In our latest edition of the Asset Allocation team observatory, Moneyfarm’s Chief Investment Officer, Richard Flax, analyses sluggish UK growth in Q3 and a rallying bond market.
UK Q3 GDP – UK plc at a standstill?
UK GDP for the 3rd quarter came in flat relative to the second quarter and up 0.6% versus the same quarter last year. While that’s marginally better than economists had expected, it does show an economy that’s basically dead in the water. That doesn’t sound great, but given the sharp rise in interest rates, we probably shouldn’t be that surprised. If anything, we might have expected the economy to be even weaker. And that highlights the challenge that the Bank of England faces. As the chart below shows, UK inflation remains more stubborn than in the US or the Eurozone, and that makes the case for policy rates “higher-for-longer” even stronger in the UK than elsewhere. The Bank of England kept rates unchanged at its latest meeting, but three out of the nine members of the committee voted to hike rates again. A stagnant but resilient economy, with stubborn inflation, might be the worst of all worlds.
Bonds rally on prospect of rate hike pause
We’ve seen a sharp rally in bond markets over the past couple of weeks, helped by the prospect of an end to rate hikes, and that has helped drive portfolio performance. But the market environment remains finely balanced. On Thursday, we got a brief reminder of some of the challenges. First, Fed Chair Powell highlighted again that the US Central Bank would hike rates if required. That might not seem like new news, but it evidently gave fixed-income traders pause for thought. Second, traders believed that Thursday’s auction of US government bonds had gone badly, raising the question of whether yields had fallen too far.
Finally, a large Chinese bank suffered a cyber-attack that impacted its ability to trade in US treasuries. Some commentators argue that that, rather than weak demand, was behind the relatively poor US government bond auction.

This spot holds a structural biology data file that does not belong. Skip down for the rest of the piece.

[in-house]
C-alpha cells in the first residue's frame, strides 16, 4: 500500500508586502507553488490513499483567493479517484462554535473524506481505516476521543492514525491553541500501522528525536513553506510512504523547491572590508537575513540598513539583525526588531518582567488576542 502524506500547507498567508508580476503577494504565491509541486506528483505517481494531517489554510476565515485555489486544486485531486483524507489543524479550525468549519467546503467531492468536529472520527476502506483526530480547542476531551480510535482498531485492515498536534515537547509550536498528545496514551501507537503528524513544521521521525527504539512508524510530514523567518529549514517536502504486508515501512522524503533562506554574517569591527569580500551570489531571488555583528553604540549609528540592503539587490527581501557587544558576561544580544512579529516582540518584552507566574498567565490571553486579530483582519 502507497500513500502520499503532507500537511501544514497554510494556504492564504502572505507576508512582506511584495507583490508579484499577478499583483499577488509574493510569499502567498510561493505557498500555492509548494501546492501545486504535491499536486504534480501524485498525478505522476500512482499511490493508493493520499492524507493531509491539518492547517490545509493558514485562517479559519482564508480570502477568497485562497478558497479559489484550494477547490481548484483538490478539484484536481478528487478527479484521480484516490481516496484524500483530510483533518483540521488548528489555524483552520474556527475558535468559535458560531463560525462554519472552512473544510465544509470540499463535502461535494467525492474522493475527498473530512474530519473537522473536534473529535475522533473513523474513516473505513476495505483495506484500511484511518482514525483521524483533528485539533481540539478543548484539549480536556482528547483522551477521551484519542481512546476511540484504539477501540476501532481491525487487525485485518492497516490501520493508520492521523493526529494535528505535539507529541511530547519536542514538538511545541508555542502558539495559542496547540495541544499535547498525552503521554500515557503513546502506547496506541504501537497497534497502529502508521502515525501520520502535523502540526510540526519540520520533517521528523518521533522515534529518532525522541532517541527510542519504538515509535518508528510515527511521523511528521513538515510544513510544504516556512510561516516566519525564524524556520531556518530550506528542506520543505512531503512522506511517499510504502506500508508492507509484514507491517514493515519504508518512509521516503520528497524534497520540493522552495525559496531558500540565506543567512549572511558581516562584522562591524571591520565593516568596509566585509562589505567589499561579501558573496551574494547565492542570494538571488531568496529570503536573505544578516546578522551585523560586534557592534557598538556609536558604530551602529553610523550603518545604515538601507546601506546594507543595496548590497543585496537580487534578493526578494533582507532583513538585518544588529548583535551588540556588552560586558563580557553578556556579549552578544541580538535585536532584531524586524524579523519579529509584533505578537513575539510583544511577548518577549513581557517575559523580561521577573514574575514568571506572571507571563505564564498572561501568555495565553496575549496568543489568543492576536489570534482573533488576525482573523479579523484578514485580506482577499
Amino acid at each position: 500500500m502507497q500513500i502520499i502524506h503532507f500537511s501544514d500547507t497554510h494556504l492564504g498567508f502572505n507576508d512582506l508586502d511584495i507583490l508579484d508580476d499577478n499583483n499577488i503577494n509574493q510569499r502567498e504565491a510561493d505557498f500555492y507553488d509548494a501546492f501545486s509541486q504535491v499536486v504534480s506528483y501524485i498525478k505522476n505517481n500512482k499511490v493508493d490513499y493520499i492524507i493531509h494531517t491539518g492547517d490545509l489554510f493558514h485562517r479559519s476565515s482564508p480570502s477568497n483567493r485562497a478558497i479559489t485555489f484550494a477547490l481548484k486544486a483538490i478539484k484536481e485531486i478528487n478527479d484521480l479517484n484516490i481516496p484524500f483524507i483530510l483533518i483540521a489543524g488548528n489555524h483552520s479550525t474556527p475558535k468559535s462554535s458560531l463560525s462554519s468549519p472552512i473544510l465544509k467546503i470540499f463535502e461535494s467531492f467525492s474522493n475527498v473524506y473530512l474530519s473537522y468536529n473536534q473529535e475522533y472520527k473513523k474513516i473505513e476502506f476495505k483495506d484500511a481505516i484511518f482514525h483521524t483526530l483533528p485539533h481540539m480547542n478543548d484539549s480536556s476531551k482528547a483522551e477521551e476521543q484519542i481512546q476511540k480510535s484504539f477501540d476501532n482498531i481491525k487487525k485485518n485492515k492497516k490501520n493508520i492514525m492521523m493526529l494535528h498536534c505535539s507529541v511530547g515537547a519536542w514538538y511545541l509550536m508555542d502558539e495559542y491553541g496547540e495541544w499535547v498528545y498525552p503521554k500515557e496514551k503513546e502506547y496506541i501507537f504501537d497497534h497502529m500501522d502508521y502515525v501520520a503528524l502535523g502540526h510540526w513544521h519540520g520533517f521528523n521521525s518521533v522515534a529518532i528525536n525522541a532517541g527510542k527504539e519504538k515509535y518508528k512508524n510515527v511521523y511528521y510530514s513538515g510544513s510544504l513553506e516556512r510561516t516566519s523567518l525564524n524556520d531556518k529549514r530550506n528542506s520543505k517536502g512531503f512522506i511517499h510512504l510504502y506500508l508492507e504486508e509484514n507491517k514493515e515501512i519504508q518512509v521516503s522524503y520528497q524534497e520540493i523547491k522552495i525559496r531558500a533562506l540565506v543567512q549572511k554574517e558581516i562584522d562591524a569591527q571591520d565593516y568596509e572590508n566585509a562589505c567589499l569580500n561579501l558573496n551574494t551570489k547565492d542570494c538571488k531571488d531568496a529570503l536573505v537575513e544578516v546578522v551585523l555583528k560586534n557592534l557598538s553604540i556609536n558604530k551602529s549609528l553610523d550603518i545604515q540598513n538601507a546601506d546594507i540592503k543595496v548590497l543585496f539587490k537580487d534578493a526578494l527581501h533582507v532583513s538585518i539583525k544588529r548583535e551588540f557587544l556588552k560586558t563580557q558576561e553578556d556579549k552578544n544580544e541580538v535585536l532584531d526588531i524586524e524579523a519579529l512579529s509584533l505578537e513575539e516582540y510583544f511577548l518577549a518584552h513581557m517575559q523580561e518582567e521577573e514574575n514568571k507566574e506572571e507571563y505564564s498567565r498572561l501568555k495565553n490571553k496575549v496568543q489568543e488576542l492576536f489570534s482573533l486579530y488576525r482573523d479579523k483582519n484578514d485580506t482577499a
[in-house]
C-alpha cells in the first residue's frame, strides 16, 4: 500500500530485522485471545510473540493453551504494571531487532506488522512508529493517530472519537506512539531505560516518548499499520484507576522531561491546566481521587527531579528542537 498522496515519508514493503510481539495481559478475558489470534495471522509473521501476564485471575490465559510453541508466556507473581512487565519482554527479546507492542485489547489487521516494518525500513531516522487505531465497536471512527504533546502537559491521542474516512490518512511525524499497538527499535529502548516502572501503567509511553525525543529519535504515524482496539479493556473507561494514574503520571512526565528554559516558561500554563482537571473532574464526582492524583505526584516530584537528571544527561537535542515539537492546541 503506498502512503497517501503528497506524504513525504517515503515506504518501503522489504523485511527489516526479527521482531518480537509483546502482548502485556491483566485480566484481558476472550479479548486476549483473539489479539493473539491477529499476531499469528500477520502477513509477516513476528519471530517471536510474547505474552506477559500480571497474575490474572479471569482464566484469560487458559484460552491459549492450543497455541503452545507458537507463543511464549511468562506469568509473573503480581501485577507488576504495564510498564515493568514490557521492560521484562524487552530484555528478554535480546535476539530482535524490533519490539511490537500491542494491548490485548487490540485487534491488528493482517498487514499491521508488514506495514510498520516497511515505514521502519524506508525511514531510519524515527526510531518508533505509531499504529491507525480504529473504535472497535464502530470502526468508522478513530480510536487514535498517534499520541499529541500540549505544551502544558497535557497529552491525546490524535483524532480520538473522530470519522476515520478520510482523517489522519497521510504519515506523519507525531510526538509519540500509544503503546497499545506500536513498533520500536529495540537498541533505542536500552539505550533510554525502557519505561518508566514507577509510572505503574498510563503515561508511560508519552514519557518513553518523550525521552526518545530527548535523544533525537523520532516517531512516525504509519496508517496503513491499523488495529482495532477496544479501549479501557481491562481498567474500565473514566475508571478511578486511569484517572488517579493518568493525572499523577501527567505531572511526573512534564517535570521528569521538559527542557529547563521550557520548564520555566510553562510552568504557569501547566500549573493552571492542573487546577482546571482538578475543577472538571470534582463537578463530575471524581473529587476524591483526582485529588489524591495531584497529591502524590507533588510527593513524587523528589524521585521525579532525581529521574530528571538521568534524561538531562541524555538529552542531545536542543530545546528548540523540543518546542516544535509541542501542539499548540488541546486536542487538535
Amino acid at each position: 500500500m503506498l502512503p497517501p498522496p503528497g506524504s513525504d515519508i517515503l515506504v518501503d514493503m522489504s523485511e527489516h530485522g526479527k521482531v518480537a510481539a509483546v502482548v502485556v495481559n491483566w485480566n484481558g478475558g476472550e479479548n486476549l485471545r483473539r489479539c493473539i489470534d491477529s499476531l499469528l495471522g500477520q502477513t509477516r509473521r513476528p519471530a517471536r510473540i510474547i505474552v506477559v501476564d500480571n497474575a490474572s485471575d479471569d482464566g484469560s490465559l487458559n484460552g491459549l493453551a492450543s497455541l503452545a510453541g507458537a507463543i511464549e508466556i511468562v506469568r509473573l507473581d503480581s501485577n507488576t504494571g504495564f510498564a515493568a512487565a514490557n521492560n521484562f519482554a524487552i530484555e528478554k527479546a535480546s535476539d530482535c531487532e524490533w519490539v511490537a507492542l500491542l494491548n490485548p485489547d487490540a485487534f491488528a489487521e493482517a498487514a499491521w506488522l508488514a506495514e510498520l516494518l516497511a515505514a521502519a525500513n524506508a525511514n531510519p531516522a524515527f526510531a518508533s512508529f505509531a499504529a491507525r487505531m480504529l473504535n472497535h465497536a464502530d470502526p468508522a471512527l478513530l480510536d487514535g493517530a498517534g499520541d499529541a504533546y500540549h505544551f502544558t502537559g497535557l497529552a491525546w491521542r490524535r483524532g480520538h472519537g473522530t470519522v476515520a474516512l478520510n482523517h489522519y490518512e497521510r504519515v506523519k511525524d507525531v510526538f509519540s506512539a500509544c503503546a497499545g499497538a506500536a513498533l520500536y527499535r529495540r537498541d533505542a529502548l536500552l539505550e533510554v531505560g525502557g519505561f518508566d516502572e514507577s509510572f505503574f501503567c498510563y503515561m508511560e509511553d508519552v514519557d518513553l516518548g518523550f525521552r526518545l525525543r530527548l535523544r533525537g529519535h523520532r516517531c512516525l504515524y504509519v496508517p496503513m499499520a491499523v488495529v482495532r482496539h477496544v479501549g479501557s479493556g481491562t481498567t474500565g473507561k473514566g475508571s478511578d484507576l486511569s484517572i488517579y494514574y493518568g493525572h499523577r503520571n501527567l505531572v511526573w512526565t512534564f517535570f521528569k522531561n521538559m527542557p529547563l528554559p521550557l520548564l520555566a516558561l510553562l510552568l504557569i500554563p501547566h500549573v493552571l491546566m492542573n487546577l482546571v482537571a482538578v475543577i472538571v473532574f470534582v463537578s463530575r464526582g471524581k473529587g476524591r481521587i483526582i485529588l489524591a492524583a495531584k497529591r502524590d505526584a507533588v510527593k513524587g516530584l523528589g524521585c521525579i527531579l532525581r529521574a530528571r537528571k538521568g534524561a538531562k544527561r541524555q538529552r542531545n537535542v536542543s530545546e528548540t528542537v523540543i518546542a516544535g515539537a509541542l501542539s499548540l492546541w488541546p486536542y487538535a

At a higher level, we can see the impact of these types of events in market volatility. Usually, commentators talk about equity market volatility, but volatility in the bond market has possibly been more interesting. The chart below shows a measure of volatility for the US bond market. After 2008, we saw generally a period of very low volatility in the government bond market – with a brief spike during COVID. That was the result, we think, of low inflation and Central Banks intervening in the market. As inflation has risen and central banks aren’t so active, we’ve seen bond prices fall and volatility in the bond market rise.
Higher volatility in bonds raises some interesting questions about the best way to construct portfolios. In theory, government bonds should be relatively ‘safe’ but, as we’ve seen over the past eighteen months, their prices can move around a lot! It has made short-dated bonds look more attractive as a way to manage overall portfolio risk. One key question going forward is whether, with policy rates close to a peak, short-dated bonds will still be our preferred choice or whether we’ll begin to see bond market volatility begin to drift lower.
Richard Flax: Richard is the Chief Investment Officer at Moneyfarm. He joined the company in 2016. He is responsible for all aspects of portfolio management and portfolio construction. Prior to joining Moneyfarm, Richard worked in London as an equity analyst and portfolio manager at PIMCO and Goldman Sachs Asset Management, and as a fixed income analyst at Fleming Asset Management. Richard began his career in finance in the mid-1990s in the global economics team at Morgan Stanley in New York. He has a BA from Cambridge University in History, an MA from Johns Hopkins University in International Relations and Economics, and an MBA from Columbia University Graduate School of Business. He is a CFA charterholder.
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